PULLMAN, Wash.–The annual Potter Lecture at Washington State University will be delivered by Simon Blackburn at 7:30 p.m., Thursday, Oct. 30, in the Fine Arts Auditorium. The lecture, sponsored by the Department of Philosophy, is entitled “The Sleep of Reason Produces Monsters: Postmodernism and Its Critics.”
In the lecture, Blackburn will discuss aspects and outcomes of the “Sokal affair.” Alan Sokal, a professor of physics at New York University, perpetrated a hoax on the editors of “Social Text.” According to Sokal, he had “been troubled by an apparent decline in the standards of intellectual rigor in certain precincts of American academic humanities.” In order to test the prevailing standards, says Sokal, he set out to determine whether a leading journal of cultural studies would “publish an article liberally salted with nonsense if it sounded good, and it flattered the editors’ ideological preconceptions.”
In 1996, “Social Text” unwittingly published Sokal’s “nonsense article,” in which he used cultural studies jargon to assert, without supporting argument, that quantum physics could demonstrate the correctness of “progressive” political views. Among his assertions were the claims “that there is no external world and that science obtains no knowledge of it,” and that “science must be subordinated to political strategies.” He stated that the axiom of equality in set theory had its roots in 19th century liberalism and equates to equality concepts in feminist politics.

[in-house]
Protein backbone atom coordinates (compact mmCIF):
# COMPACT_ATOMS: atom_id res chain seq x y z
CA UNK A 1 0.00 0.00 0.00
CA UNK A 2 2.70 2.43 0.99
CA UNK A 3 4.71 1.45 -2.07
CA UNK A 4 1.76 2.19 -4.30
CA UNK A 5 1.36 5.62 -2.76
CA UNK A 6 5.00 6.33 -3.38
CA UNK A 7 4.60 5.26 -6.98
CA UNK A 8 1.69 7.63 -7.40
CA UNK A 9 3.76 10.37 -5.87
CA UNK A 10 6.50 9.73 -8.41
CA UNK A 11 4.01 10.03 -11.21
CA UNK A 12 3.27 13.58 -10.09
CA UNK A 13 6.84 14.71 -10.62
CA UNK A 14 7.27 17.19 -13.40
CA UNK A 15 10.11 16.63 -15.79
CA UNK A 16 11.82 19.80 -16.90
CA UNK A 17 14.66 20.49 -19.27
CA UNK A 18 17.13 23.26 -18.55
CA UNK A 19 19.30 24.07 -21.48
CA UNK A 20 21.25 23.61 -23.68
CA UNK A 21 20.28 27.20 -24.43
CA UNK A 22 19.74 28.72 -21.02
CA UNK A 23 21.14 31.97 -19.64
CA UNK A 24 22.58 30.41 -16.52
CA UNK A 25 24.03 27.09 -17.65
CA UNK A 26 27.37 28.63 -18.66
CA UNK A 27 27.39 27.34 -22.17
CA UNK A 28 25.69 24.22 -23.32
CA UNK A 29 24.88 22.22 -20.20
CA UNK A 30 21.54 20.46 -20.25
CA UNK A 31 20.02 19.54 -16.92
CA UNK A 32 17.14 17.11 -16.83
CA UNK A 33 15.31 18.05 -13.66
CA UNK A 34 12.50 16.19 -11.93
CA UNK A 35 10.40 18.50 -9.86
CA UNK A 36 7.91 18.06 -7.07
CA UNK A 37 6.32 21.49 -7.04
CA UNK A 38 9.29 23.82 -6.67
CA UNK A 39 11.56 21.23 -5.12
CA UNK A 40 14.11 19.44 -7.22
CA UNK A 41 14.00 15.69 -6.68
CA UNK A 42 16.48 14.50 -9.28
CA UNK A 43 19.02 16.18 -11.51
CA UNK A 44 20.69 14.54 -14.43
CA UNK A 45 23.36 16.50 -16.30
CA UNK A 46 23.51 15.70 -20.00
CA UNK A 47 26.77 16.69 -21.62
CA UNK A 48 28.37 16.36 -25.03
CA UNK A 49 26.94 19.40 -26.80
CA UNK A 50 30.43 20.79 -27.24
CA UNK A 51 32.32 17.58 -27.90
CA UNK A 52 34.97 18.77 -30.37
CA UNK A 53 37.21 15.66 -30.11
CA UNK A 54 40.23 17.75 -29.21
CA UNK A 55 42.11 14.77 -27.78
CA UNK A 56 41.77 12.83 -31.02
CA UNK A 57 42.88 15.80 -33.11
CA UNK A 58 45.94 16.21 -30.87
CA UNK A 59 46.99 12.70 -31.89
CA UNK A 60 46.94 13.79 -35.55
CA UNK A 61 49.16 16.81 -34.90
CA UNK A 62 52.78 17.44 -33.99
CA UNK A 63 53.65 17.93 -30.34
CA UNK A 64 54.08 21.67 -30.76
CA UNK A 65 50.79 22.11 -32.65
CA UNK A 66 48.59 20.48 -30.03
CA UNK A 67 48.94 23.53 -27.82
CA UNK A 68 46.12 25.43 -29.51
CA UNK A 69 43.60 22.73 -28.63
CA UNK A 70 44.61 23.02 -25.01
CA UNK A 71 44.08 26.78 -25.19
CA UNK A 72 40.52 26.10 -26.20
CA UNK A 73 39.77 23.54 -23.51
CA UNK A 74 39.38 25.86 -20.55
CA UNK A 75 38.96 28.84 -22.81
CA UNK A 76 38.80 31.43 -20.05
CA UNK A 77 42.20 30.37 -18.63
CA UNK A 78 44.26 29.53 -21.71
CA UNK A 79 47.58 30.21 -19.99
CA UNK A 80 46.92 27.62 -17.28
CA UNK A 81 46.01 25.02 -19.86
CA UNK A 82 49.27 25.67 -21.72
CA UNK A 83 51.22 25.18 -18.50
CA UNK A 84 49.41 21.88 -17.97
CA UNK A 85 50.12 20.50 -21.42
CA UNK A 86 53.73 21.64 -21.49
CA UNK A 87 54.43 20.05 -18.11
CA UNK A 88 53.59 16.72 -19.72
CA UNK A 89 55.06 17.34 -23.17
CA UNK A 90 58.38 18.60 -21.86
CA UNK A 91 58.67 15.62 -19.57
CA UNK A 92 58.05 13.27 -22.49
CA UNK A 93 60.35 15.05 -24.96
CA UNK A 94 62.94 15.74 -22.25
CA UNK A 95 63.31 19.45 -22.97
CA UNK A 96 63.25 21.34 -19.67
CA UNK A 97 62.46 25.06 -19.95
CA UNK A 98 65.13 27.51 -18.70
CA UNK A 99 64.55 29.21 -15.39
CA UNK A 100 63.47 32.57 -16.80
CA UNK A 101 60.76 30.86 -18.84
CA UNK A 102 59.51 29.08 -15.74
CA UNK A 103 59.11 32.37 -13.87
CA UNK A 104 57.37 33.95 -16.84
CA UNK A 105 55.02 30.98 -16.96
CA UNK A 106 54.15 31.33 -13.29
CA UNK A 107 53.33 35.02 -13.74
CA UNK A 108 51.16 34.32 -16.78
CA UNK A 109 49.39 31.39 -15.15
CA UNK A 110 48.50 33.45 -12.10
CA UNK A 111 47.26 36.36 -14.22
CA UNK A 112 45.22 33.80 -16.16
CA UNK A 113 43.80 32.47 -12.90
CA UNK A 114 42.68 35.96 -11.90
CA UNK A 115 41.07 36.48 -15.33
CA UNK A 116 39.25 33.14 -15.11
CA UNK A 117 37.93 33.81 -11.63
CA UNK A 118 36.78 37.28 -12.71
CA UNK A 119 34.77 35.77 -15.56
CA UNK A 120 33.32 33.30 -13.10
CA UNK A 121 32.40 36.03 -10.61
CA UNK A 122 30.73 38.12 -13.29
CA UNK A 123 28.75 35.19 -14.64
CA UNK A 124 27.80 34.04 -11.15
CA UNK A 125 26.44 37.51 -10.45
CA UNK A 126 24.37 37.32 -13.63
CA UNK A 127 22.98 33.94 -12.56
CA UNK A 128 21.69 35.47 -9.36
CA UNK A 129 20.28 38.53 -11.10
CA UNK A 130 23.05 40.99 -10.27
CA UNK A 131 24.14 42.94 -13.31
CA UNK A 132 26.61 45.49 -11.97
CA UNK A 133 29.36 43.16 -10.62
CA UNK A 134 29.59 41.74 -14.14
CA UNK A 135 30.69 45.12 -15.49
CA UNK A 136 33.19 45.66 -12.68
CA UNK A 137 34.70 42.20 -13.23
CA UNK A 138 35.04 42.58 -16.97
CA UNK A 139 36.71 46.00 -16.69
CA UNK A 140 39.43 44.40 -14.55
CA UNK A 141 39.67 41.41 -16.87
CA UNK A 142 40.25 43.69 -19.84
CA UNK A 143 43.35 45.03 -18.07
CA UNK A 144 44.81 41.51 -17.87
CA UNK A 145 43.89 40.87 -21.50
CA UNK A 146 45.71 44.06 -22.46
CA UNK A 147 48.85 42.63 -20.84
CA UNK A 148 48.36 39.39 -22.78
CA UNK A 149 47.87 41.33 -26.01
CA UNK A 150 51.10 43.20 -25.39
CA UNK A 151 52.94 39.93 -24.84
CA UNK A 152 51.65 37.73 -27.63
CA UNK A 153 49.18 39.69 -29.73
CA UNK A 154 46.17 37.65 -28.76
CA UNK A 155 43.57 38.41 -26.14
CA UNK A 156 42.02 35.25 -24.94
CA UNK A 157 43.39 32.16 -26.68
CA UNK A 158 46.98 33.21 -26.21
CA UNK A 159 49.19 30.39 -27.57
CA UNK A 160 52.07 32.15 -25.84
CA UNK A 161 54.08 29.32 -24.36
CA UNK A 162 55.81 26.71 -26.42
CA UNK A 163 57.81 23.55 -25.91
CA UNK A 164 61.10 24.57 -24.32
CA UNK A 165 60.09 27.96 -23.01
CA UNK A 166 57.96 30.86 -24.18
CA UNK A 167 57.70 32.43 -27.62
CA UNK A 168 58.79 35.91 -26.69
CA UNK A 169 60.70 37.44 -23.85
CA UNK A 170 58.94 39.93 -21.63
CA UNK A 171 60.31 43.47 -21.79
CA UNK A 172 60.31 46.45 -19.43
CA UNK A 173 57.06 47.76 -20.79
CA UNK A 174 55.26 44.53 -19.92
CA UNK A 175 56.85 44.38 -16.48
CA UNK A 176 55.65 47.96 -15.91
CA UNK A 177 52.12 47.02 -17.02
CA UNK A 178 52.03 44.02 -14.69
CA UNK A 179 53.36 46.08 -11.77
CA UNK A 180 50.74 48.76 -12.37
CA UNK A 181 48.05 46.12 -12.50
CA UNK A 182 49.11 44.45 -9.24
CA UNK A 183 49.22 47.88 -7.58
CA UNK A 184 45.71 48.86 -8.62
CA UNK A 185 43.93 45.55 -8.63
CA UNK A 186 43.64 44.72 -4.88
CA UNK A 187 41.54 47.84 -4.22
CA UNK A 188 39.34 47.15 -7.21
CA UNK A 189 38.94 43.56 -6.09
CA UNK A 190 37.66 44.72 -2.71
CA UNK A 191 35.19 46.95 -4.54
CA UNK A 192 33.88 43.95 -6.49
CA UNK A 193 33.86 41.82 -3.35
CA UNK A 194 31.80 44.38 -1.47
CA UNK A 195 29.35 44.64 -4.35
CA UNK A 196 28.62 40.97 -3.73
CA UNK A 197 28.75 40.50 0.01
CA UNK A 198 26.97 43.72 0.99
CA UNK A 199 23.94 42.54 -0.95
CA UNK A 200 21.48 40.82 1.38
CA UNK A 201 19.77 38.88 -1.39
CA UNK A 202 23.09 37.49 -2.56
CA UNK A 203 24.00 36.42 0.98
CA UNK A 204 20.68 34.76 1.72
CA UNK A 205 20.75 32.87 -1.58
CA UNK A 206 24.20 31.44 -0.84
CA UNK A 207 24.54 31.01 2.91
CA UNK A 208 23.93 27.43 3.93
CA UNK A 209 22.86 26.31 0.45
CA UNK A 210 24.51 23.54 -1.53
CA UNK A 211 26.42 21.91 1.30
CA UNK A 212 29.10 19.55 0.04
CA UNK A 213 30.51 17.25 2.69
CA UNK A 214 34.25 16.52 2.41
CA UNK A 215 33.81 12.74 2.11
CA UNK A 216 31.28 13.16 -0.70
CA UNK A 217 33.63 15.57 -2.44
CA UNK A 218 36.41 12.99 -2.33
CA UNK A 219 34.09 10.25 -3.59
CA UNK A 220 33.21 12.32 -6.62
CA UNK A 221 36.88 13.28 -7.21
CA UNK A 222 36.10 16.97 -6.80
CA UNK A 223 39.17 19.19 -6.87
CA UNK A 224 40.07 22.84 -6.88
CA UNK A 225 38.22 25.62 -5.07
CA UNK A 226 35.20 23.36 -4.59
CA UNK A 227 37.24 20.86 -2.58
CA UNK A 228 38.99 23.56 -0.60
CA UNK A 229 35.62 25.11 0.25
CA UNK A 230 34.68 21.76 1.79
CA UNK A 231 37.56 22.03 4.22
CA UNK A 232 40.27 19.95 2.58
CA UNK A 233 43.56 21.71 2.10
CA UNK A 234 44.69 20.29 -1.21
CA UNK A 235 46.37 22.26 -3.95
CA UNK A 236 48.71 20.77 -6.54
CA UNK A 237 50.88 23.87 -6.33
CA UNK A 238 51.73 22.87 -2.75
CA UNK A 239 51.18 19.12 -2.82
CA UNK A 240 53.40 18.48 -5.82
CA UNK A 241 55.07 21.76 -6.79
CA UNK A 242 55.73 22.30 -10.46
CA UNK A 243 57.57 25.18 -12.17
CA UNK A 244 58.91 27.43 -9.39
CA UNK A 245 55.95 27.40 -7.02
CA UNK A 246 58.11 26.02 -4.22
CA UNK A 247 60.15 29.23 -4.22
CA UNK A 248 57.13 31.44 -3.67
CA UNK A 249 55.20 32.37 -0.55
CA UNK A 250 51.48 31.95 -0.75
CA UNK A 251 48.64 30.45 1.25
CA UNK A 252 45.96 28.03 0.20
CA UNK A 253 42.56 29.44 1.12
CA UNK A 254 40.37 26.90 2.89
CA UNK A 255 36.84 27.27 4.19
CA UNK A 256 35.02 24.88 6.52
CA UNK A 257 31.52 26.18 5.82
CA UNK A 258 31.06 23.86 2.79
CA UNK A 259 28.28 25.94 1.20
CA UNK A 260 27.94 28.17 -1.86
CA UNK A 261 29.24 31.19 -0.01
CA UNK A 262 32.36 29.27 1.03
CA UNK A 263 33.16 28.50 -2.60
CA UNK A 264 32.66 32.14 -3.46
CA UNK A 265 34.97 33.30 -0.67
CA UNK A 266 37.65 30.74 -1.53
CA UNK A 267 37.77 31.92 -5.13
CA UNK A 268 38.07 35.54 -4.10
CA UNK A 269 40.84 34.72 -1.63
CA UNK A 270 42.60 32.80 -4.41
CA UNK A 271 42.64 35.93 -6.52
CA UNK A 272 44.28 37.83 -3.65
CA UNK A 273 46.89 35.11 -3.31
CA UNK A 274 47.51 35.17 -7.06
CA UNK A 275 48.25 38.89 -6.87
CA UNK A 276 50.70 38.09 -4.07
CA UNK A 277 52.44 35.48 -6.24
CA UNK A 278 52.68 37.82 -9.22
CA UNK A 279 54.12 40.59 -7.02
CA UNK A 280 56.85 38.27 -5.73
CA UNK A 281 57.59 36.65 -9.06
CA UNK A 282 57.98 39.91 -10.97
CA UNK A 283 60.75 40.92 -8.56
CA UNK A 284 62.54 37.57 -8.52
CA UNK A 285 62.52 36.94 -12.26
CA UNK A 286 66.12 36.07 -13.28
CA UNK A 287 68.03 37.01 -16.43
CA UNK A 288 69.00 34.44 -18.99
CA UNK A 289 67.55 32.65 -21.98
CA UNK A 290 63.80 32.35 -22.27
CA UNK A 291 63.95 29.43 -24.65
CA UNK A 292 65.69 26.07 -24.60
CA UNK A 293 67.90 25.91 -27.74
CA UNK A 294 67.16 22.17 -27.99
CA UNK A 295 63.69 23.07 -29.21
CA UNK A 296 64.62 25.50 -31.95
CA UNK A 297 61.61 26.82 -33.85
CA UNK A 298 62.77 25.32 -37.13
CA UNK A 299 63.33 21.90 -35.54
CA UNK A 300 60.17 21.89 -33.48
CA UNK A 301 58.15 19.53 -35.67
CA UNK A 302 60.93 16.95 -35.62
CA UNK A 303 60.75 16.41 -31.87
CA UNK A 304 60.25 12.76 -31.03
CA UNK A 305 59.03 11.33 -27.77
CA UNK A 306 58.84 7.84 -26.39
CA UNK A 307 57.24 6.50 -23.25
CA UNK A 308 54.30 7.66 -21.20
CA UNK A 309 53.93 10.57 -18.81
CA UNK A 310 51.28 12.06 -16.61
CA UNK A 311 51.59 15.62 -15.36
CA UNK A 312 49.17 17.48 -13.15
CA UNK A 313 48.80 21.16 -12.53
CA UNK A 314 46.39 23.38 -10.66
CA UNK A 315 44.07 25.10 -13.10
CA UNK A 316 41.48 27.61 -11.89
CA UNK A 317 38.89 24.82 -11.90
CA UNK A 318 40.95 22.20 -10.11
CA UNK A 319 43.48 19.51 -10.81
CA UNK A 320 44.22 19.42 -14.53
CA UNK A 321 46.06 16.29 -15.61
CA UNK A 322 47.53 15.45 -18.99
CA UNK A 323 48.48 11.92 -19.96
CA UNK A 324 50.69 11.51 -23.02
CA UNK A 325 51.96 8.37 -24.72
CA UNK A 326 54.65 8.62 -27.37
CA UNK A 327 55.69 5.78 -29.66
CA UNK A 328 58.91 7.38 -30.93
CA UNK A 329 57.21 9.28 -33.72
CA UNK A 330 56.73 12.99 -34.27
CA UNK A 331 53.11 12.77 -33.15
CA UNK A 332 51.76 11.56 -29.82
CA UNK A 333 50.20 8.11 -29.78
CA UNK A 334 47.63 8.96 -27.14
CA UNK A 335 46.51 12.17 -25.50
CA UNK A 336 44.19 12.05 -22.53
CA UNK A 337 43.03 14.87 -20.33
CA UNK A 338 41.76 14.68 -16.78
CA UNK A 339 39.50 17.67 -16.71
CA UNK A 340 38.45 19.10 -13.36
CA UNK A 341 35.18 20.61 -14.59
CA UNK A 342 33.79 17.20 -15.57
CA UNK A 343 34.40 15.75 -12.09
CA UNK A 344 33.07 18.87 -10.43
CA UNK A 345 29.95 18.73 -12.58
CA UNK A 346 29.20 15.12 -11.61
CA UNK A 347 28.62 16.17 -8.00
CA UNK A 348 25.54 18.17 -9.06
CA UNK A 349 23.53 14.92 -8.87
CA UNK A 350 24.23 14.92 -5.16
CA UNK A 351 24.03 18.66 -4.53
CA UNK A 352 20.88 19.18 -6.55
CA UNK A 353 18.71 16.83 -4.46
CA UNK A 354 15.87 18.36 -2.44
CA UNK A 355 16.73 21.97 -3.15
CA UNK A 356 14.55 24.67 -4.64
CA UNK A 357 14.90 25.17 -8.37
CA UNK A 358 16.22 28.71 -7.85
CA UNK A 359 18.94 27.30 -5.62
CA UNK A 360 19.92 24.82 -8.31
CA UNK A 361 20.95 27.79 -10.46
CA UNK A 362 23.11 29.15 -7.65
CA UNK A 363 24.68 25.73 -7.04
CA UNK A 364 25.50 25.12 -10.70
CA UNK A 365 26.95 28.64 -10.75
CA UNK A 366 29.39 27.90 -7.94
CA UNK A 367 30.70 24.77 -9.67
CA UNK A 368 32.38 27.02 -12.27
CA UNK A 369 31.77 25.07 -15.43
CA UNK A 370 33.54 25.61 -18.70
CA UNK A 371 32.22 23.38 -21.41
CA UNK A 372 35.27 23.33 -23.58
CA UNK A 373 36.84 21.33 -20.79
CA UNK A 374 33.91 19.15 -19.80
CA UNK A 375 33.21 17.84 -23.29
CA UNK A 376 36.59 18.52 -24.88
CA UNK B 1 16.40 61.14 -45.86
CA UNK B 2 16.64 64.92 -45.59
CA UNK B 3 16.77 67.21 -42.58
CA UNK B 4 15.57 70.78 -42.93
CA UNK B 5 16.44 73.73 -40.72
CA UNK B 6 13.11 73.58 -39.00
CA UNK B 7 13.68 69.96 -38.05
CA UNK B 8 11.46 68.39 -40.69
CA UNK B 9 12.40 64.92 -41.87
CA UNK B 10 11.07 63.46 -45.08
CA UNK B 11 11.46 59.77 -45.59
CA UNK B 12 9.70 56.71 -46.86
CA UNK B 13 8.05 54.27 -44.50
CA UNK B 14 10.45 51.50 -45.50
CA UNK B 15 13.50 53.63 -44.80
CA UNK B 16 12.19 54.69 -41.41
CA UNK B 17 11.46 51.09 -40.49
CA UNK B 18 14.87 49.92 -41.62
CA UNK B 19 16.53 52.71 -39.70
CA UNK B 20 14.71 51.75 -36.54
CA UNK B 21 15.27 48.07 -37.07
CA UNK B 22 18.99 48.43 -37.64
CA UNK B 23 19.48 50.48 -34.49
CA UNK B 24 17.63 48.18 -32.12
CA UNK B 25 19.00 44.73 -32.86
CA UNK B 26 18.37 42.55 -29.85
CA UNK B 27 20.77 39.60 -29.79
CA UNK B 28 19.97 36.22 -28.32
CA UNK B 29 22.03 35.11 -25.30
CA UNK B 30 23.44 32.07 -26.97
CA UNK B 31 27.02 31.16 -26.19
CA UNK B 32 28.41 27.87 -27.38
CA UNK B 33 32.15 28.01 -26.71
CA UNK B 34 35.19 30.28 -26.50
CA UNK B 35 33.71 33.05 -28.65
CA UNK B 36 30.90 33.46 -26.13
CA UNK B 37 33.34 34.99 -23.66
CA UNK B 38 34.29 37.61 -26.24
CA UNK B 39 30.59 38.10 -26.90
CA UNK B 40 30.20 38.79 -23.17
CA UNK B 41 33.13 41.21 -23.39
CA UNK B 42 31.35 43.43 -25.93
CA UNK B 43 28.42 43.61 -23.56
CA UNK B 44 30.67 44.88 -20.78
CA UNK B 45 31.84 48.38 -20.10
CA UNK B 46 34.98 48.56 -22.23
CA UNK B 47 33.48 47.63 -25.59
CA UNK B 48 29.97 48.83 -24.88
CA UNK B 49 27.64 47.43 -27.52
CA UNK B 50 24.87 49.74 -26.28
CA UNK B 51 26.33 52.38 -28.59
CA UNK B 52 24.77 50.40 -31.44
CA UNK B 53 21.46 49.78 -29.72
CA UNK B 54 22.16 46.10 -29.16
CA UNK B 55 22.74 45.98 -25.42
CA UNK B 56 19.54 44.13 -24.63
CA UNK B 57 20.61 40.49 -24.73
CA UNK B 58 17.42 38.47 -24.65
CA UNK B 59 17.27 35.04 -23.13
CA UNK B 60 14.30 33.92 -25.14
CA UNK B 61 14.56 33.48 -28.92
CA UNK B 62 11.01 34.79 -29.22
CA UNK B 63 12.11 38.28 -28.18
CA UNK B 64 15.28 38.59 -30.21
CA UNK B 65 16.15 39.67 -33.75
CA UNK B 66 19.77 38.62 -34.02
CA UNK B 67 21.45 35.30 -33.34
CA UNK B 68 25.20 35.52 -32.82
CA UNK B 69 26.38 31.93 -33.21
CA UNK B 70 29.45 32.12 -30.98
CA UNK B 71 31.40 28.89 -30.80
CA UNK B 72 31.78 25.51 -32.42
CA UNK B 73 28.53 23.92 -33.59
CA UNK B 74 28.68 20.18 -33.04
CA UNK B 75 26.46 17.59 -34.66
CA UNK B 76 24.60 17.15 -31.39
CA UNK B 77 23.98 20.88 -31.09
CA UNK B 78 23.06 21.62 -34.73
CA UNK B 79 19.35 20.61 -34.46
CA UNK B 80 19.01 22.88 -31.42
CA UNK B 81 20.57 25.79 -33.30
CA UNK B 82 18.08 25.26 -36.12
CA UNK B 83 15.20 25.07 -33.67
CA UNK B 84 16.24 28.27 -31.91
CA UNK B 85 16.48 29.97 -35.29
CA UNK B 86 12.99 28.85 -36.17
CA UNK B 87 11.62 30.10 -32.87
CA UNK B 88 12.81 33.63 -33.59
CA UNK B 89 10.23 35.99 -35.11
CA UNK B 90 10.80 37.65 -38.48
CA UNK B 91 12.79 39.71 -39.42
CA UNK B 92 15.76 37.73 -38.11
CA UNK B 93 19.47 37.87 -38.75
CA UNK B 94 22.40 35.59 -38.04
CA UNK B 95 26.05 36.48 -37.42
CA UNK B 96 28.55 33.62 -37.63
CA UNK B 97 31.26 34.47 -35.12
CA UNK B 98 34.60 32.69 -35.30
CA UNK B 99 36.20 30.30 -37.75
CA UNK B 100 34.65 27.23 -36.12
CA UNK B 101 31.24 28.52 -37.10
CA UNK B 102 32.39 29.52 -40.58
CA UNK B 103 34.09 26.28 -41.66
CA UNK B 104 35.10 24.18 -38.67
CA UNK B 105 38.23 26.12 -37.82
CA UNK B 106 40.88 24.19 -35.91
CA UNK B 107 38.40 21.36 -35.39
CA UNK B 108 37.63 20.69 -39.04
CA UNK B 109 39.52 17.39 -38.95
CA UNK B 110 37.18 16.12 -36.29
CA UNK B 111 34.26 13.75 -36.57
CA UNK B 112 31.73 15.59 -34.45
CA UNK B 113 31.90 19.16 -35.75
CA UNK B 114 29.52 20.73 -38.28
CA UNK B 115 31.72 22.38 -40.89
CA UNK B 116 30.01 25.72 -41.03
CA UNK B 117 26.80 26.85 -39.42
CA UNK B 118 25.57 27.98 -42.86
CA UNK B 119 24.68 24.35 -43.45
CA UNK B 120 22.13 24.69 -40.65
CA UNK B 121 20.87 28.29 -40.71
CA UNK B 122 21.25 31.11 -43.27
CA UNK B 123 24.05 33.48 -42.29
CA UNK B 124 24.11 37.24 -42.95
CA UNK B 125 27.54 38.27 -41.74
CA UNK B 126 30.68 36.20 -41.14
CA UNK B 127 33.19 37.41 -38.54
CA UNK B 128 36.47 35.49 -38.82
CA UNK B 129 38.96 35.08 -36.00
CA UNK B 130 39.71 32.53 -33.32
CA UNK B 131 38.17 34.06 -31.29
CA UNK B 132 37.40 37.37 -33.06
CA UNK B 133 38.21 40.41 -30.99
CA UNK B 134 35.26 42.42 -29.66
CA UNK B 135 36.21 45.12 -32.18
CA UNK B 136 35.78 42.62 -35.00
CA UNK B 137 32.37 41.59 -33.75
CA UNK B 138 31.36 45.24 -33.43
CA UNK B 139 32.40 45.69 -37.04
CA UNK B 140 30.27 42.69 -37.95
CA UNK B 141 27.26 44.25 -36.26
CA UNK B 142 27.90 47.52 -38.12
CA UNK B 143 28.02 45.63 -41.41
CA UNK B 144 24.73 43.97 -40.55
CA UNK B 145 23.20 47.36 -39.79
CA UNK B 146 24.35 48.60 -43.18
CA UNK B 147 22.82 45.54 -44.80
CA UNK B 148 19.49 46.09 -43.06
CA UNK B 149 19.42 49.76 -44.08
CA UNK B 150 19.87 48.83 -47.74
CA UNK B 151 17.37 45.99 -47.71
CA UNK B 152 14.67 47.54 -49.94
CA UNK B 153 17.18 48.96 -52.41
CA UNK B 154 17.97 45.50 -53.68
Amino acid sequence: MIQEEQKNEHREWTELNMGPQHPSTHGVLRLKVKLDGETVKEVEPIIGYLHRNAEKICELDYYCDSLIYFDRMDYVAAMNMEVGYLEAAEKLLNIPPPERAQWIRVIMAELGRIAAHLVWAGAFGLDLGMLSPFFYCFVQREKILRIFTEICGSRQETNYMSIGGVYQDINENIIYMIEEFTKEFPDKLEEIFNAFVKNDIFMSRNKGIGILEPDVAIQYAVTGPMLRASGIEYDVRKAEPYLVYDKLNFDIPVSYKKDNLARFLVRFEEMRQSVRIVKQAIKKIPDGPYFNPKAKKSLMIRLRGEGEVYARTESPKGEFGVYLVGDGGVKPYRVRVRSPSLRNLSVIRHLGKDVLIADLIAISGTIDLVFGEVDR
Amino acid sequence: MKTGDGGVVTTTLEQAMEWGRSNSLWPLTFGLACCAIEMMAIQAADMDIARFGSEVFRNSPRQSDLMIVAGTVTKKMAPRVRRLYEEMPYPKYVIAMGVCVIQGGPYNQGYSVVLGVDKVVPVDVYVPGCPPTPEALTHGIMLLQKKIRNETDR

Sokal’s article initiated a nationwide debate about classical and postmodern trends in academia, in which even Rush Limbaugh took part. Professor Blackburn will consider some of the rights and wrongs of the debate and explore the issues underlying critiques of postmodern thought.
Blackburn earned his undergraduate degree at Clifton College, Bristol, United Kingdom. He earned graduate degrees from Trinity College, Cambridge University. Teaching and research appointments have taken him to Oxford University, Princeton University and Oberlin College.
Since 1990, he has held the Edna J. Koury Distinguished Professor of Philosophy chair at the University of North Carolina at Chapel Hill. His books include “Philosophical Logic” and “Essays in Quasi-Realism.” Among recent papers is “Practical Tortoise Raising,” published in “Mind,” which was selected as one of the top ten papers published in 1995. Blackburn is the author of widely-read reviews in the “Times Literary Supplement” and the “London Review of Books.”

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